Upon announcing that he has begun to read Eduardo Mendoza’s latest novel, the president of Spain’s Aragon region felt compelled to add that “[Mendoza is a novelist] who, like nearly all great Catalan authors, writes in Spanish”. Javier Lambán is right to point out that there are many great Catalan authors who write in Spanish. But his “nearly all” —a scorn to so many superb writers who write in Catalan, including some from Aragon— reveals a very widespread prejudice.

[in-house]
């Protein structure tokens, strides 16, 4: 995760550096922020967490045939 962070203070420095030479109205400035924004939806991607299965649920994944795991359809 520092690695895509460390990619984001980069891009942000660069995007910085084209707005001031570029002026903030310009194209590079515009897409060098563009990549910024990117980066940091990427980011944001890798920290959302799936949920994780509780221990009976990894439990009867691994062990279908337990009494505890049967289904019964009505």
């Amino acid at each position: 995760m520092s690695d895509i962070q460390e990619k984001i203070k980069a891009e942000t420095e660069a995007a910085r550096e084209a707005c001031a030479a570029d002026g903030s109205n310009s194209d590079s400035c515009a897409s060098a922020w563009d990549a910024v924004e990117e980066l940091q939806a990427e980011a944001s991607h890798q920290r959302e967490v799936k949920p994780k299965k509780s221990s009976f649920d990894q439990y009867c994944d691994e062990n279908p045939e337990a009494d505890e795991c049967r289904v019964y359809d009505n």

Lambán feels that Catalan language literature is minor and insignificant: a couple of big names but the rest are nothing to write home about. It’s hardly surprising that Lambán should endorse such a prejudice because readers in Spanish have very little access to literary production in Catalan: it is seldom discussed or translated and few universities offer courses on it. There are more universities offering Catalan classes in Germany than in Castilian Spain. Likewise, the German translations of Catalan authors like Jaume Cabré, Mercè Rodoreda and Quim Monzó may sell up to fifty times more copies than the same titles translated into Spanish. How come there is such a difference? While Germans approach Catalan literature without an ideological bias, a good deal of Castilian Spaniards are prejudiced and look down on it. We could call it the Lambán syndrome.